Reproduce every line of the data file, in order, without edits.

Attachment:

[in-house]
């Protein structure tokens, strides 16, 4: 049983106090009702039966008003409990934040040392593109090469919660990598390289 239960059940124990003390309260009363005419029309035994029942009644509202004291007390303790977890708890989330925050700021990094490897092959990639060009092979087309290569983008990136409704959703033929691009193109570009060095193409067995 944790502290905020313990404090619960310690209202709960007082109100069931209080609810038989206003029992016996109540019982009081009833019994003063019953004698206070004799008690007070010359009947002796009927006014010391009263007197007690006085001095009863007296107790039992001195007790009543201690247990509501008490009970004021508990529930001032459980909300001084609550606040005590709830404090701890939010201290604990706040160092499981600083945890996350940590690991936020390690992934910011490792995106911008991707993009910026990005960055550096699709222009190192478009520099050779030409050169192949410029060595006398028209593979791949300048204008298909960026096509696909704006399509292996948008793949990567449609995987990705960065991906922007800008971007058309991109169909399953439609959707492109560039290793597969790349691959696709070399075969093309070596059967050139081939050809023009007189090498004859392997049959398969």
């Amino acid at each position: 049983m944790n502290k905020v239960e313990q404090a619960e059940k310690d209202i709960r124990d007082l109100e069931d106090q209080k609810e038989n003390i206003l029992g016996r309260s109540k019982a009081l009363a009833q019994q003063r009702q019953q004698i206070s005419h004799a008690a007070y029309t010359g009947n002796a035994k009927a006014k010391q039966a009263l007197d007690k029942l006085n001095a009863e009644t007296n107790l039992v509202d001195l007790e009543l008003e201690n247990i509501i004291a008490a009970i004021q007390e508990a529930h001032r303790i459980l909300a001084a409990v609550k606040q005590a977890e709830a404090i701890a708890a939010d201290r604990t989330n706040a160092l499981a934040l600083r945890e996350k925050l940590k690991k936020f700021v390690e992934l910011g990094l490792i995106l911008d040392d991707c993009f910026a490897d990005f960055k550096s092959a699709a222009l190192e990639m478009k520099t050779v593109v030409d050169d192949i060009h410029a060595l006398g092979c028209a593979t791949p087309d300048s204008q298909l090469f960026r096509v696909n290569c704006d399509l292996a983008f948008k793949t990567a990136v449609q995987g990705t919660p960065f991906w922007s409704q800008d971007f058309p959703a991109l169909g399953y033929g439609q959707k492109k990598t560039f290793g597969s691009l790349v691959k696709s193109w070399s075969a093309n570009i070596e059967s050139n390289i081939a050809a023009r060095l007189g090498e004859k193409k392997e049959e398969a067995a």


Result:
[in-house]
């Protein structure tokens, strides 16, 4: 049983106090009702039966008003409990934040040392593109090469919660990598390289 239960059940124990003390309260009363005419029309035994029942009644509202004291007390303790977890708890989330925050700021990094490897092959990639060009092979087309290569983008990136409704959703033929691009193109570009060095193409067995 944790502290905020313990404090619960310690209202709960007082109100069931209080609810038989206003029992016996109540019982009081009833019994003063019953004698206070004799008690007070010359009947002796009927006014010391009263007197007690006085001095009863007296107790039992001195007790009543201690247990509501008490009970004021508990529930001032459980909300001084609550606040005590709830404090701890939010201290604990706040160092499981600083945890996350940590690991936020390690992934910011490792995106911008991707993009910026990005960055550096699709222009190192478009520099050779030409050169192949410029060595006398028209593979791949300048204008298909960026096509696909704006399509292996948008793949990567449609995987990705960065991906922007800008971007058309991109169909399953439609959707492109560039290793597969790349691959696709070399075969093309070596059967050139081939050809023009007189090498004859392997049959398969």
């Amino acid at each position: 049983m944790n502290k905020v239960e313990q404090a619960e059940k310690d209202i709960r124990d007082l109100e069931d106090q209080k609810e038989n003390i206003l029992g016996r309260s109540k019982a009081l009363a009833q019994q003063r009702q019953q004698i206070s005419h004799a008690a007070y029309t010359g009947n002796a035994k009927a006014k010391q039966a009263l007197d007690k029942l006085n001095a009863e009644t007296n107790l039992v509202d001195l007790e009543l008003e201690n247990i509501i004291a008490a009970i004021q007390e508990a529930h001032r303790i459980l909300a001084a409990v609550k606040q005590a977890e709830a404090i701890a708890a939010d201290r604990t989330n706040a160092l499981a934040l600083r945890e996350k925050l940590k690991k936020f700021v390690e992934l910011g990094l490792i995106l911008d040392d991707c993009f910026a490897d990005f960055k550096s092959a699709a222009l190192e990639m478009k520099t050779v593109v030409d050169d192949i060009h410029a060595l006398g092979c028209a593979t791949p087309d300048s204008q298909l090469f960026r096509v696909n290569c704006d399509l292996a983008f948008k793949t990567a990136v449609q995987g990705t919660p960065f991906w922007s409704q800008d971007f058309p959703a991109l169909g399953y033929g439609q959707k492109k990598t560039f290793g597969s691009l790349v691959k696709s193109w070399s075969a093309n570009i070596e059967s050139n390289i081939a050809a023009r060095l007189g090498e004859k193409k392997e049959e398969a067995a």